• Pendle Stitches says:

      “my sewing is always better when I’m not making up too many rules for myself”. I love this!
      I feel like I’ve taken a deep breath and am now ready to fire up the sewing machine again. I have some great ideas for how I can really improve the quality of my sewing next year. I hope to get to share them with you soon.

  7. K-Line says:

    This post is a goodie! I love your practicality. You have SUCH a busy life and I am so impressed by how you manage on your own through the week. Having 2 young kids can be tough (ahem – you know I’ve barely well-managed one!) and to keep it all running on your own is a testimony to your abilities and your good nature.

    But on the topic of the sewing – you are so smart. I don’t know how half the bloggers out there get it all done. You can’t sew it all – but you must go out for dinner. So well done on buying some new clothes (but good ones) and accepting the limitations of the moment.

    I have more time to myself than you, I imagine – what with my one kid being 15, but I still don’t have the time to sew (the 3 things I’d like to) for weeks at a time.

    • Pendle Stitches says:

      Haha..don’t be fooled. I’m a complete basket case most of the time! I won’t know what to do with myself for the next 3 months as the Mr is working closer to home and we’ll be living like normal folk!

      I want sewing to be fun again. And I think I’m getting to that point…finally. 🙂

  8. Amen! I so hear where you are coming from, especially the chant of “I can make that”. I do that too but it is so hard to find the time to sew everything (or anything in my case) so I wouldn’t feel bad about buying RTW. Also, most of the garments in the High Street use some not very nice material. It is very hard bringing up children when your partner is away. I did it with Sprozilla when she was wee. By the time they are in bed you need to go too. 🙂 I think that Wardrobe Architect has also made me think tons about what I wear and want to sew. It is a great exercise. I am looking forward to seeing what lovely garments you make. Xx

    • Pendle Stitches says:

      “By the time they are in bed you need to go too”
      I know lots of folk start sewing once the wee ones are in bed but I suspect they’re not as ancient as I am. Once they’re settled the most I can muster is a little gentle knitting on the sofa with a box set and a glass of wine! 😉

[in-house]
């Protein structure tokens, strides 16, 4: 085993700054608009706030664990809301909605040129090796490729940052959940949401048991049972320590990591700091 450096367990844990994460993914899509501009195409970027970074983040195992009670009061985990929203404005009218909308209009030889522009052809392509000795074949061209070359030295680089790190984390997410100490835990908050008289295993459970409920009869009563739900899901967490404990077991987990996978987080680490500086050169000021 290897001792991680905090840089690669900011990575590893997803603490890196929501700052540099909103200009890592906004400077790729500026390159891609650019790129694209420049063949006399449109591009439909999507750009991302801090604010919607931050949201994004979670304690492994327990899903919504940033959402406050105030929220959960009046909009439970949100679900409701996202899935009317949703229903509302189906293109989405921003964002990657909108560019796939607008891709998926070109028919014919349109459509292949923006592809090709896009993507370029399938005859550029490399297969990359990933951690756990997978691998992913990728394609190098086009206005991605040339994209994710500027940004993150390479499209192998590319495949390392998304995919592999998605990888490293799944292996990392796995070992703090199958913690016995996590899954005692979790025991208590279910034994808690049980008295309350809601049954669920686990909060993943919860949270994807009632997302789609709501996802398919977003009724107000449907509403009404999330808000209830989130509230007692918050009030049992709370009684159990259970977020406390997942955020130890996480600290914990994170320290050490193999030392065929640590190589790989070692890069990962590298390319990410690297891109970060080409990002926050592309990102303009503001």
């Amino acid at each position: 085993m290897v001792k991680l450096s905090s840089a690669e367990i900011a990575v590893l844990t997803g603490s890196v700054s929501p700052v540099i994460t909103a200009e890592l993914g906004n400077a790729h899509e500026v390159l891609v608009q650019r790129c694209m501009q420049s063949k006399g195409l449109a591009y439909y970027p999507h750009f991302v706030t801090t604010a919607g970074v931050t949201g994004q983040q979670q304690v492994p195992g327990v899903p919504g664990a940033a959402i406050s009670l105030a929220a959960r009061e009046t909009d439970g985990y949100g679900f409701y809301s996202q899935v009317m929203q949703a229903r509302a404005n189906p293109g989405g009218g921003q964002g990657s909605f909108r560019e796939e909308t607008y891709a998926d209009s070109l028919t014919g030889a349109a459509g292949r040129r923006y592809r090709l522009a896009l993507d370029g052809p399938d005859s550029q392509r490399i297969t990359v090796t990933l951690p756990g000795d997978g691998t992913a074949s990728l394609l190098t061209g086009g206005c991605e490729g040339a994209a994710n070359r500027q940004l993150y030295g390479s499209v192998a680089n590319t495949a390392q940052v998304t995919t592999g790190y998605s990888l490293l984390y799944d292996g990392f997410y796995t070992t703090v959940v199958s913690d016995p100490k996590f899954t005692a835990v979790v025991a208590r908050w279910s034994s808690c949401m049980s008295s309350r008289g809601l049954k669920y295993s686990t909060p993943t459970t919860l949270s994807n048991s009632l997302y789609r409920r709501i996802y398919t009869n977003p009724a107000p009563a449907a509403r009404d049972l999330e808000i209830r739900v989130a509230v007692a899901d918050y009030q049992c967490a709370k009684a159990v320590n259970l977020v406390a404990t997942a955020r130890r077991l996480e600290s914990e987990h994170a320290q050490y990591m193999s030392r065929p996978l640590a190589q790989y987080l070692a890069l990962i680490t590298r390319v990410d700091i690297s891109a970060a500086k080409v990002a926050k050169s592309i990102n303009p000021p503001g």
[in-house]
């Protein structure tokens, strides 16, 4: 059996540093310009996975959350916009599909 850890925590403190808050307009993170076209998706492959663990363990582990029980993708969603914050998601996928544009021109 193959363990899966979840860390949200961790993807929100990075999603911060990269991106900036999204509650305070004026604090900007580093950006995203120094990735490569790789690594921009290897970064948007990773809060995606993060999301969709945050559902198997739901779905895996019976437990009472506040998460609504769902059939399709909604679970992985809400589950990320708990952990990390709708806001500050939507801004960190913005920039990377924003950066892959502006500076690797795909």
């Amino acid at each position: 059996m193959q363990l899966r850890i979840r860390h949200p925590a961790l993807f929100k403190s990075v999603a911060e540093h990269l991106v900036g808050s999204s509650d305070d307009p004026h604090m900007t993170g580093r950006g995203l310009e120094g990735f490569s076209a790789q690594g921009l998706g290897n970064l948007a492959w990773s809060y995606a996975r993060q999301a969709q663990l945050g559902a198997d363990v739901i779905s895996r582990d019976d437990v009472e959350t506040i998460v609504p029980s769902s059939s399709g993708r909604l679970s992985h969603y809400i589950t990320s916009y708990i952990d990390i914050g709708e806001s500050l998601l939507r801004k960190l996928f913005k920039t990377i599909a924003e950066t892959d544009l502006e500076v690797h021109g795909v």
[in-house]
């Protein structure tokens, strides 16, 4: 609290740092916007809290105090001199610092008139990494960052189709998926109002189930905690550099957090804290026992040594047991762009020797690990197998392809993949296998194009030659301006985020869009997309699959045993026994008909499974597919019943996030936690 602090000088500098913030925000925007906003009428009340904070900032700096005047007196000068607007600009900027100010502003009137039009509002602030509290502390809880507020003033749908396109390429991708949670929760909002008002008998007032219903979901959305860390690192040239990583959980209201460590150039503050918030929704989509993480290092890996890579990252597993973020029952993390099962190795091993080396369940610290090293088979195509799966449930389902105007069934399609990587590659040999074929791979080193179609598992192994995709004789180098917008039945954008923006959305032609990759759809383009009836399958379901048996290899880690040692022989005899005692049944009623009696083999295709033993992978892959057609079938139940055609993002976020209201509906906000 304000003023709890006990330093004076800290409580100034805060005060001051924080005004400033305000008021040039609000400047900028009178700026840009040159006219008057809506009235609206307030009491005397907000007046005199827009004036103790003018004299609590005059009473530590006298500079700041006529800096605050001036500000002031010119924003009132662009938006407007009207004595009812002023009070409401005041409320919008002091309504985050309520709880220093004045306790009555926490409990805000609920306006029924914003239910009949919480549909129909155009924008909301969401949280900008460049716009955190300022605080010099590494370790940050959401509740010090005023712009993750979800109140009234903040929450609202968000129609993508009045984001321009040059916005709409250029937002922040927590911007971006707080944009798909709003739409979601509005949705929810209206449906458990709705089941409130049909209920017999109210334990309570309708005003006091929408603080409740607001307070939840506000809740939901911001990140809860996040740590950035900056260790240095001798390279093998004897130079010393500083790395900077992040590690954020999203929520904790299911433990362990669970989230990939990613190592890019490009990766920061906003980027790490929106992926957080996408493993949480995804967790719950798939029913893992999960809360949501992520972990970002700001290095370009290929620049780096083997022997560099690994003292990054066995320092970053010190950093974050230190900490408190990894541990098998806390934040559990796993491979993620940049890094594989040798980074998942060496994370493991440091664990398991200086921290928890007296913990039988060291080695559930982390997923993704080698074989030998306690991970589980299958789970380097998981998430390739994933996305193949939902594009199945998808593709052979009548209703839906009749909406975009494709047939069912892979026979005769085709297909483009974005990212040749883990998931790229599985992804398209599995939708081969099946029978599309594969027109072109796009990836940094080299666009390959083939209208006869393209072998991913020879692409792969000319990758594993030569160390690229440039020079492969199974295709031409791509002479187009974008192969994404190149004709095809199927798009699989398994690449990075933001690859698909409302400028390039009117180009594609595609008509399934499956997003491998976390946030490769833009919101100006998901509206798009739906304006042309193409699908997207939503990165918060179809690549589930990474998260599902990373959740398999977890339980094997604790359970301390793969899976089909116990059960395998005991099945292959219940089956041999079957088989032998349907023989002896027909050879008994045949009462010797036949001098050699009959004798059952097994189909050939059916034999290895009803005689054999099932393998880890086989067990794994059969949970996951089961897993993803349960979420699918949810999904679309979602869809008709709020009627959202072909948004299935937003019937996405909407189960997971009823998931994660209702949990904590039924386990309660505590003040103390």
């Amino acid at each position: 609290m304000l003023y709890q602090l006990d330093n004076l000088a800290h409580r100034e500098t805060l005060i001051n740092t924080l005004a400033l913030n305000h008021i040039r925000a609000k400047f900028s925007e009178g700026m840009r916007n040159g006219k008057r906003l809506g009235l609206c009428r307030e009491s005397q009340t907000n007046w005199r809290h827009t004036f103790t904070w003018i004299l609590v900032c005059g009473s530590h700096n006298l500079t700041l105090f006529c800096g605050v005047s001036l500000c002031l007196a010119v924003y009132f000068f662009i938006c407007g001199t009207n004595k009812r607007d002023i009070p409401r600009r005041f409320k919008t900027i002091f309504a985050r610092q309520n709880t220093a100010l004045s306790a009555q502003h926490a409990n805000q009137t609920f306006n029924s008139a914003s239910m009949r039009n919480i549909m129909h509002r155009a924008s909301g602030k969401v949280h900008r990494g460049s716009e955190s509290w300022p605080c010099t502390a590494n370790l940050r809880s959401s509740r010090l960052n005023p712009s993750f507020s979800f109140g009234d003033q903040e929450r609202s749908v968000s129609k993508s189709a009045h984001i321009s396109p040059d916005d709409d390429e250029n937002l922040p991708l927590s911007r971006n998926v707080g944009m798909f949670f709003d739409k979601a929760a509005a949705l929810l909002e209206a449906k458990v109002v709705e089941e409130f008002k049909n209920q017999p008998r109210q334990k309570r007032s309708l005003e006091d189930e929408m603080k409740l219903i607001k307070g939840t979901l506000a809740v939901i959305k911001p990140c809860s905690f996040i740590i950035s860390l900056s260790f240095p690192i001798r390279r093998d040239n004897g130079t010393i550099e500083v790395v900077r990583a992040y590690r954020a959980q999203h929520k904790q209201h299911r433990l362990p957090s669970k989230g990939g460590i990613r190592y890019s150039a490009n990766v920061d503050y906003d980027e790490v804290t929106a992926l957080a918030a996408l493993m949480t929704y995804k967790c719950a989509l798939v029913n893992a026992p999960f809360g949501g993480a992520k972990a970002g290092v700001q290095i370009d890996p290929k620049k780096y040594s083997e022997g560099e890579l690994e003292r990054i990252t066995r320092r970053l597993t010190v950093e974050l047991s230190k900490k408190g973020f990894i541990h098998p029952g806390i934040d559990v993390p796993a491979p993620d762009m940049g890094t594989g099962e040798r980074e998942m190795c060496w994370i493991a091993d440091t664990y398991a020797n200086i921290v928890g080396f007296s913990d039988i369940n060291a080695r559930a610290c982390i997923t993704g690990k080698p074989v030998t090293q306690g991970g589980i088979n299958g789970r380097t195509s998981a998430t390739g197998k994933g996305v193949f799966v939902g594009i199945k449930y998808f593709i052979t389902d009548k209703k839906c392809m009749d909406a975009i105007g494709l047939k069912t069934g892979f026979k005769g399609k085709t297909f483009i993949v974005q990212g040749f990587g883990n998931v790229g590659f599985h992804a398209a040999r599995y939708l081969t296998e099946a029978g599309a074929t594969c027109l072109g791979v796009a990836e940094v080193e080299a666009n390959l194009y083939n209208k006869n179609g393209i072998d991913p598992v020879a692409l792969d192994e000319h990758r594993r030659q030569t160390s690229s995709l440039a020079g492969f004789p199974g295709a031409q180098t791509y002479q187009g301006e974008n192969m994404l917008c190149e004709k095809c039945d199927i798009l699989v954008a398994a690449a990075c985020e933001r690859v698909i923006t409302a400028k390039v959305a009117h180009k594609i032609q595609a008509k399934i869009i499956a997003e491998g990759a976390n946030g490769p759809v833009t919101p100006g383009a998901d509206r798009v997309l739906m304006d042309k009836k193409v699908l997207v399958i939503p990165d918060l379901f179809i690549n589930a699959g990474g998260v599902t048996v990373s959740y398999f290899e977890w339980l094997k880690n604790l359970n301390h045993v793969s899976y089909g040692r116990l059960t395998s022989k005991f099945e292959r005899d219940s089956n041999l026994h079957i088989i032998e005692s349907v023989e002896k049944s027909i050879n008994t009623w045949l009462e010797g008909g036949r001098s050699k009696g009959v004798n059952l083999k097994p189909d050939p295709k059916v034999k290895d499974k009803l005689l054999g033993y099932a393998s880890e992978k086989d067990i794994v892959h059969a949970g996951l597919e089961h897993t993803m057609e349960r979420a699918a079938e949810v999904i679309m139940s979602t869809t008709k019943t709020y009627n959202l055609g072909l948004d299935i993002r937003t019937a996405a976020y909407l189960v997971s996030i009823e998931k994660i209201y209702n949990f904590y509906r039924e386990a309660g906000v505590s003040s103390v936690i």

9. Fiona says:

    I love this post Evie! You’ve put it so well. I often feel almost some kind of guilt creeping in for buying RTW but you know what, I quite like shopping, I don’t have time to sew everything I want to sew and as I most enjoy sewing somewhat unpractical garments restricting myself to handmade clothes leaves me with a fairly limited wardrobe. I had a good session in the shops yesterday and only returned with a couple of tops but a whole heap of sewing inspiration and construction tips! Reading this was very liberating, thanks!

    • Pendle Stitches says:

      You’re very welcome.
      You’re so right, though, that shopping can also fire your imagination as well as filling your wardrobe. I tend not to purchase fashion magazines because I don’t want my daughter being influenced by the photoshopped images, so a wander around the shops is a good way to see whats trending at a given time.

  10. Fabrickated says:

    Yes – this is a very nice and well argued post. Thank you. I think you are spot on. When my kids were around 4 -18 I never sewed a thing. I just didn’t have the bandwidth. Same for recipes. I just relied on basic meals – mainly pasta with stuff – most of the time. There will be a time when your kids have left home that you will have lots of leisure time to make a wider range of things. I bought a RTW coat last week, even though I could have made it. I put it on, and felt good so just bought it. Why ever not?

    • Pendle Stitches says:

      Thank you! I feel so much better to know I’m not the only one who relies on pasta to get a hot meal that I know they’ll eat inside the kids. We put so much damned pressure on ourselves…it’s good to let some of it go!